You really don’t want to see the comparison at ISO 1600.  I scanned some Ektapress 1600 Professional (PPC) last night.  Scary boulder grain! Amazing electric blue sparklies through all the shadows!

International Shoot A Roll of Film Day

Kyle Cassidy declared yesterday to be International Shoot A Roll of Film Day.

After some consideration, I don’t think I have any cameras that take roll film left (I’ve got the 4×5 still). There may be something buried somewhere, but nothing I remember, and I don’t think anything I ever used much; maybe an old 616 Brownie box camera or something.

And I haven’t stumbled across any rolls of film, either.  If I had, I would have had great difficulty restraining myself from doing a self-portrait while gleefully ripping a roll of film out of its cartridge. Luckily we have all been spared that.

Which left my original idea—to shoot the rolls of film Geri Sullivan gave me many years ago.

International Shoot A Roll of Film day 2010

Disposing of My Last “Miniature” Film

ETA: Thanks to everybody who expressed interest.  Both batches of film have found new homes.

There’s somewhat more of it than I thought, in fact.  Since I don’t have any 35mm or 120 film bodies any more (haven’t for some years now), it only makes sense to move this out too.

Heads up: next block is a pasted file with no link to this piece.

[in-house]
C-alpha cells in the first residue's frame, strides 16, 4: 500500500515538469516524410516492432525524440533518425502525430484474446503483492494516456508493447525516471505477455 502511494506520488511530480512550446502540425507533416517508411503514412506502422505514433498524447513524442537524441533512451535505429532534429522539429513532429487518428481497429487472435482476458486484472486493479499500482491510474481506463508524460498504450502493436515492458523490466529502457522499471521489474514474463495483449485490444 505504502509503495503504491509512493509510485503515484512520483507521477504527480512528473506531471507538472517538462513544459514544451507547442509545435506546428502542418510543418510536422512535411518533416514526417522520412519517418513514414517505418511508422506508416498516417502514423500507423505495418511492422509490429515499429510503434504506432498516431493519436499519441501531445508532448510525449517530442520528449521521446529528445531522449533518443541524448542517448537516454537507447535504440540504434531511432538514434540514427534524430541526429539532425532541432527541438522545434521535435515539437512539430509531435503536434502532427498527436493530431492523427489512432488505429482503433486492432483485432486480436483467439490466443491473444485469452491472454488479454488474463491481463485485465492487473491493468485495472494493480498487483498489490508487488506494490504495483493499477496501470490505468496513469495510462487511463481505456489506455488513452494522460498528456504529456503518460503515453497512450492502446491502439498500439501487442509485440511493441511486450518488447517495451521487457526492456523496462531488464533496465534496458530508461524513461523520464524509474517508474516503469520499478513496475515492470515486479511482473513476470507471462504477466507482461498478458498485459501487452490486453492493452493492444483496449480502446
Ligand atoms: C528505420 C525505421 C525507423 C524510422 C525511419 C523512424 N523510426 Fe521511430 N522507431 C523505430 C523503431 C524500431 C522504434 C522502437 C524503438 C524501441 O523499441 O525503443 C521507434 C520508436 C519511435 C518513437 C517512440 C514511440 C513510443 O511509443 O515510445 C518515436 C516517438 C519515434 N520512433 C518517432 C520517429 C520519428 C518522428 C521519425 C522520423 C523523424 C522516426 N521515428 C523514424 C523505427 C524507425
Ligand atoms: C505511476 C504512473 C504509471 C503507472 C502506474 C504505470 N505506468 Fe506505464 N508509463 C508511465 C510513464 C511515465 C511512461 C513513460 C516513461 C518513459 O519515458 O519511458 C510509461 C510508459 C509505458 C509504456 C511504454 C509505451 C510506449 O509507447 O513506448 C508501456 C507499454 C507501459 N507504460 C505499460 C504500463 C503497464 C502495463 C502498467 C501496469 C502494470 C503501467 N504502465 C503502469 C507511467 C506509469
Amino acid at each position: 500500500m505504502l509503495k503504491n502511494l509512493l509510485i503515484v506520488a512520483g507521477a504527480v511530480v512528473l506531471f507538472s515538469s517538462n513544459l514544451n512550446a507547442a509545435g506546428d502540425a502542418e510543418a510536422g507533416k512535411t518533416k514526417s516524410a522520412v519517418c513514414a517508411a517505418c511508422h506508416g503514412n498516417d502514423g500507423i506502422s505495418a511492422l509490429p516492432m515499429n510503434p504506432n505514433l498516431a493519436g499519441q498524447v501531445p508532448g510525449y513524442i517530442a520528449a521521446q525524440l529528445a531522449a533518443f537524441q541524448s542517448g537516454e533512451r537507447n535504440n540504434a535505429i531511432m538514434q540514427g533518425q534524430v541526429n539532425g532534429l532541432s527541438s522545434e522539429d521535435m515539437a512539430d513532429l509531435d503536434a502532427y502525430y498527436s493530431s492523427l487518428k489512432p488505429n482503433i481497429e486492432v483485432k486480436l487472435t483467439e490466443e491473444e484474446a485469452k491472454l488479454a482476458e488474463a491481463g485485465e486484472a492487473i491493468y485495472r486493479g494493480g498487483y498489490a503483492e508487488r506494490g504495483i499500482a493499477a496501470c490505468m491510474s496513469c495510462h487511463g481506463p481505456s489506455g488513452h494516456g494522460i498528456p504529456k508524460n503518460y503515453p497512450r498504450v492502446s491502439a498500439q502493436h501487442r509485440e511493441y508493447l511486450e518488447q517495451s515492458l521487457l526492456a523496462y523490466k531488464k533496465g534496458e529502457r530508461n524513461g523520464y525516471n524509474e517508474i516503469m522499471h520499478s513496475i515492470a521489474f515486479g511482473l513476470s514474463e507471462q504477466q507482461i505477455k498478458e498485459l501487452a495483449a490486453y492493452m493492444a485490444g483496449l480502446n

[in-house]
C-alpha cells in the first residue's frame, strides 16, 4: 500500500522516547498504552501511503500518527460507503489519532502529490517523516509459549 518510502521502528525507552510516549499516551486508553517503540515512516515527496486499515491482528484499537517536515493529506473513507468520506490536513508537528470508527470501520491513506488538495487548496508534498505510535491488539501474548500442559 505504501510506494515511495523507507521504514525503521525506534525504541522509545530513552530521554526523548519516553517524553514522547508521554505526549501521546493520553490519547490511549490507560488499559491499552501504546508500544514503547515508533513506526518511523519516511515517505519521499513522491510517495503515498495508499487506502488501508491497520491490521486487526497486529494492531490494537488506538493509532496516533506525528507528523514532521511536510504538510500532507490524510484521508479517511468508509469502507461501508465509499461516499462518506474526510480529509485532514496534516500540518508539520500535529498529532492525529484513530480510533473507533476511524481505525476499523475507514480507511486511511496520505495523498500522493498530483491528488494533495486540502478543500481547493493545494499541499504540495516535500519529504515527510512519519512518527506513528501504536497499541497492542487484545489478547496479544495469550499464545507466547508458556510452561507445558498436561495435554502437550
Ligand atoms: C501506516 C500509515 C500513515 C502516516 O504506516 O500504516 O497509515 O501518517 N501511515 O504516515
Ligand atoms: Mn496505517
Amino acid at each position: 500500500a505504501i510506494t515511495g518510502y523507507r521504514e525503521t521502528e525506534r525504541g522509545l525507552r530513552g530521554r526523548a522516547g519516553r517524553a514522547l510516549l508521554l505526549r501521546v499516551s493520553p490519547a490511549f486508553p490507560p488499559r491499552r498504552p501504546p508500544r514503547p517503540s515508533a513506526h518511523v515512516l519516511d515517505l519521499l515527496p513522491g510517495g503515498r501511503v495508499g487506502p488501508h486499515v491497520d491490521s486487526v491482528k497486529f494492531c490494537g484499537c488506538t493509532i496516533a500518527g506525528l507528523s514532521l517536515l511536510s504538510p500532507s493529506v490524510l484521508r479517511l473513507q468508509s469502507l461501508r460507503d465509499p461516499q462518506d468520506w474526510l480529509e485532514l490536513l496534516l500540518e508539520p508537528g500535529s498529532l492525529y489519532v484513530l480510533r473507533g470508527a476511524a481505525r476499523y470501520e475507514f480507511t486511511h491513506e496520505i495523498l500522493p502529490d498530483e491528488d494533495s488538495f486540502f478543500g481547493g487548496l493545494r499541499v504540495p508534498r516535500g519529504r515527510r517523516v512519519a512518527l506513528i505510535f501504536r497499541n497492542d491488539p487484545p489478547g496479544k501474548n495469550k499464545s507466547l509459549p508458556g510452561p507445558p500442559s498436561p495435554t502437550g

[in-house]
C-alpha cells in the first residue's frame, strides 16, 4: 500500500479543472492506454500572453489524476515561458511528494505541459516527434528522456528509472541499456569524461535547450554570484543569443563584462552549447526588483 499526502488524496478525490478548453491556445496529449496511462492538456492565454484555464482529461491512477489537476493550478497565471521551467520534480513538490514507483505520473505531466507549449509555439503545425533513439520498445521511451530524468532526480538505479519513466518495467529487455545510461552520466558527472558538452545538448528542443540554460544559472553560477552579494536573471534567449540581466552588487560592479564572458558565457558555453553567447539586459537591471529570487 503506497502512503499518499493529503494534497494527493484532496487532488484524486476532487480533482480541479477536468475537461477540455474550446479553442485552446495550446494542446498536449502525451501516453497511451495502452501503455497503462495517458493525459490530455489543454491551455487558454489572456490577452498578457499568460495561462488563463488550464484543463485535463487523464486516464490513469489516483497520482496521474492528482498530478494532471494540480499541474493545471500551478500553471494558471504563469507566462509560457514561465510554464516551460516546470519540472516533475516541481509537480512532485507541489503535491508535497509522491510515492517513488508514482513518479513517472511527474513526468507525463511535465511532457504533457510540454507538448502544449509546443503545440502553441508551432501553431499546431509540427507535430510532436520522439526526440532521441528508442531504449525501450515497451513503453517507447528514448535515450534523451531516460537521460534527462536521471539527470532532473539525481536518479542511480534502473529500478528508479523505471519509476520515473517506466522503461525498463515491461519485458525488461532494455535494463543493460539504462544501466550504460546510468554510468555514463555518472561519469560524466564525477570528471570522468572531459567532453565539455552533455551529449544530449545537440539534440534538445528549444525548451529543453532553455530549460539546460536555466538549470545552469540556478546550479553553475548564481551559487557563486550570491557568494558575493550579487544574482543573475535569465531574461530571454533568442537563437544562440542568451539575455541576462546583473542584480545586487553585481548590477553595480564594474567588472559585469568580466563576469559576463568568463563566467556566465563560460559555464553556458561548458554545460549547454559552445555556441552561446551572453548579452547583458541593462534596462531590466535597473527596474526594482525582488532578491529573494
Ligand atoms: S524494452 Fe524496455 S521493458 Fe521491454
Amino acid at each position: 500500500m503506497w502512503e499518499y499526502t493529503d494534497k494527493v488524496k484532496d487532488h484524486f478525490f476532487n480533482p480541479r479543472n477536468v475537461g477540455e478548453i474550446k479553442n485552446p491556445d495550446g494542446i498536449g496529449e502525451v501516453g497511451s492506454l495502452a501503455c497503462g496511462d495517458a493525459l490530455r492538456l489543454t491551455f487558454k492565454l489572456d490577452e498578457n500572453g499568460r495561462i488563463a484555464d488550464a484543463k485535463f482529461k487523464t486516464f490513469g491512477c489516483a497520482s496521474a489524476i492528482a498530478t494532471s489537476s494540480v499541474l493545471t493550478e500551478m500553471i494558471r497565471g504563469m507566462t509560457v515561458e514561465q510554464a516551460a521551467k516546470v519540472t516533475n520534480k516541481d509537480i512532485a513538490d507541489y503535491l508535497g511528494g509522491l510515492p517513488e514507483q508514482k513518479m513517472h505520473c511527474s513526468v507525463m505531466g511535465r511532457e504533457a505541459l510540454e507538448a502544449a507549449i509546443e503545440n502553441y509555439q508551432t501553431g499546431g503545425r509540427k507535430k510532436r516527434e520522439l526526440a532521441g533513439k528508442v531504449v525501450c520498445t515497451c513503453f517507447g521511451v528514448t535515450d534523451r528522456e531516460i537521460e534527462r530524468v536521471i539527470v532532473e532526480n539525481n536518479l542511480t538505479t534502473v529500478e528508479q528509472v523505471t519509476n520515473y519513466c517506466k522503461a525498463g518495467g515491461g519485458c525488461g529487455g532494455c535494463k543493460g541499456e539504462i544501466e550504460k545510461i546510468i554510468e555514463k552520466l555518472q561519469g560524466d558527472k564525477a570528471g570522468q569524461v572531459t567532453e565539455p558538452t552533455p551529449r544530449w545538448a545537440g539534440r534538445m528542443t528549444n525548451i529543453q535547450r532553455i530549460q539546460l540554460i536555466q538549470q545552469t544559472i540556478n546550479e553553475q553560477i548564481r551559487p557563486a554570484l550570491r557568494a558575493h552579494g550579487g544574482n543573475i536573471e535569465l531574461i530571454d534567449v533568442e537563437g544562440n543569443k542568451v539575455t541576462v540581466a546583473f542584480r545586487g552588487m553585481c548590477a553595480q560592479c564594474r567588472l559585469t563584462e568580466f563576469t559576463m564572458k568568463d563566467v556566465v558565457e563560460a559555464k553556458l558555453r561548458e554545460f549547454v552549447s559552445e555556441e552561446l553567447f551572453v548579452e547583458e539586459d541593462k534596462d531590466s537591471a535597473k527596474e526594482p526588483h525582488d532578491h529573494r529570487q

I guess I’ll split it by format—120 and 35mm.  Each batch to the first person to ask, you pay shipping (or pick up in person; I’m in Minneapolis).

This film has been stored in the freezer since new.  I imagine it’s mostly outdated—yep, the first rolls I glanced at were 1995 expirations, the next 2001.  But they’ve been in the freezer mostly, they should be fine.  At this price, though, no guarantee!

I would strongly suggest that domestic shipping be via second-day air or faster; this is not the season to be rolling around in a truck in the sun, not for film.

Kodachrome processing will be available for a while, they say through the end of next year, from Dwayne’s Photo in Kansas.  The rest of the film is still easy to get processed, even if you don’t do your own.

I ask that whoever gets this use it to take pictures, or pass it on to others for that purpose; not just to use as elements in a sculpture, or for decor, or whatever.

Email me to try to claim a batch.
The 120:

2 Kodak Tmax 100 120
2 Kodak Pro 1000 (PMZ) 220
3 Fuji Velvia RVP 120

The 35mm:

A few of these (all Ektachrome) are probably my own hand-loads, and those are 30 exposures.

3 Fuji Superia Reala 100 35mm 36
5 Kodachrome 25 (KM) 35mm 36
1 Kodachrome 200 (PKL) 35mm 36
3 Ektachrome Lumiere 100 (LPP) 35mm 36
2 Fujichrome Super HG 1600 (CU) 35mm 36
1 Ektachrome 1600 (PJC) 35mm 36
4 Ektachrome 64T (EPY) 35mm 36
6 Kodak Portra 160NC 35mm 36
2 Kodak Portra 160VC 35mm 36
1 Kodak Portra 400NC 35mm 36
1 Kodak Ektar 25 (RZ) 35mm 36
1 Agfacolor Ultra 50 35mm 36
2 Kodak Tmax-100 35mm 36
1 Kodak Royal Gold 400 35mm 36
2 Fuji Superia X-tra 800 35mm 36
3 unknown (unlabeled sealed cans, they haven’t warmed up enough to open safely yet)
2 Ilford Delta 3200 35mm 36
5 Ilford XP2 400 35mm 36
4 Kodak Tmax 3200 (TMZ) 35mm 36
5 Kodak Tmax 400 (TMY) 35mm 36
2 Fuji NPH 400 35mm 36
2 Scotch 640T!!! 35mm 36
This is among the oldest, and a roll or two always rode in my camera bag, so the freshness of this is the most questionable of any of the films.
11 Ektachrome 400 35mm 36 or 30
3 Kodak Ektachrome 320T (EPJ) 35mm 36